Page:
Ransomware Linked to Higher Patient Mortality: Survey

COVID-19 pandemic has resulted in less confidence among providers in mitigating risks posed by ransomware

By Dan Hounsell, Senior Editor
September 29, 2021

Nearly one-quarter of providers say their organizations saw an increase in mortality rates following a ransomware attack, according to a new survey from the Ponemon Institute. The study, sponsored by Boston-based health data security company Censinet, also found that the COVID-19 pandemic has resulted in less confidence among providers in mitigating risks posed by ransomware.

Of the organizations surveyed, 61 percent have been victims of ransomware attacks, and of those that have been hit, 33 percent have been hit more than once. In addition, 61 percent of providers aren't confident in their ability to combat ransomware, up from 55 percent pre-COVID-19.

Ponemon Institute, a research center dedicated to privacy, data protection, and information security policy, surveyed 597 IT and IT security professionals to understand the impact of COVID-19 on the way healthcare delivery organizations protect patient care and patient information from increasing virulent cyberattacks, especially ransomware.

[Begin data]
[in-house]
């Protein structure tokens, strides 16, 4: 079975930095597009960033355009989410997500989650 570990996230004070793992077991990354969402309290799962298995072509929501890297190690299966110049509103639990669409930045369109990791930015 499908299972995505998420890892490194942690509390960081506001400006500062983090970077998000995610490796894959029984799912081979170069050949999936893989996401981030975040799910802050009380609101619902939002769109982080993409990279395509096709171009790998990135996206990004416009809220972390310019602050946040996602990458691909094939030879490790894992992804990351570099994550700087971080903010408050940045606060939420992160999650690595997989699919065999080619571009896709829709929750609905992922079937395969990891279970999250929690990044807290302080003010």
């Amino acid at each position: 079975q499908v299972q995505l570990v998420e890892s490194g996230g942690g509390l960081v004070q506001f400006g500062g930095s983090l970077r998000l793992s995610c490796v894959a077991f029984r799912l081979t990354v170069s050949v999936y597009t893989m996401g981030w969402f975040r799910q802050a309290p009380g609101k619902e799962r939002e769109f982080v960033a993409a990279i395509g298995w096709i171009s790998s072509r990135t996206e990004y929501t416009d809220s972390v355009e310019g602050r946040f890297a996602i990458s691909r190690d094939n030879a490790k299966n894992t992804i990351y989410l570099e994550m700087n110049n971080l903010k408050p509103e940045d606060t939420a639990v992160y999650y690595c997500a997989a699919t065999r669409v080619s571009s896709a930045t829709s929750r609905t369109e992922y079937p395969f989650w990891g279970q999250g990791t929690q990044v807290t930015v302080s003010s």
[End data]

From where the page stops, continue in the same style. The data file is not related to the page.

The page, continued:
Research shows that ransomware attacks on healthcare organizations might have life-or-death consequences. Nearly one in four healthcare providers reported an increase in mortality rate due to ransomware. The onset of COVID-19 introduced new risk factors to healthcare organizations, including remote work, new systems to support it, staffing challenges, and elevated patient care requirements.

The report highlights these impacts of ransomware on patient care:

  • Increase in mortality rate
  • More complications from medical procedures
  • Delays in procedures and tests that resulted in poor outcomes
  • Increase in patients transferred or diverted to other facilities
  • Longer stays.

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Topic Area: Information Technology

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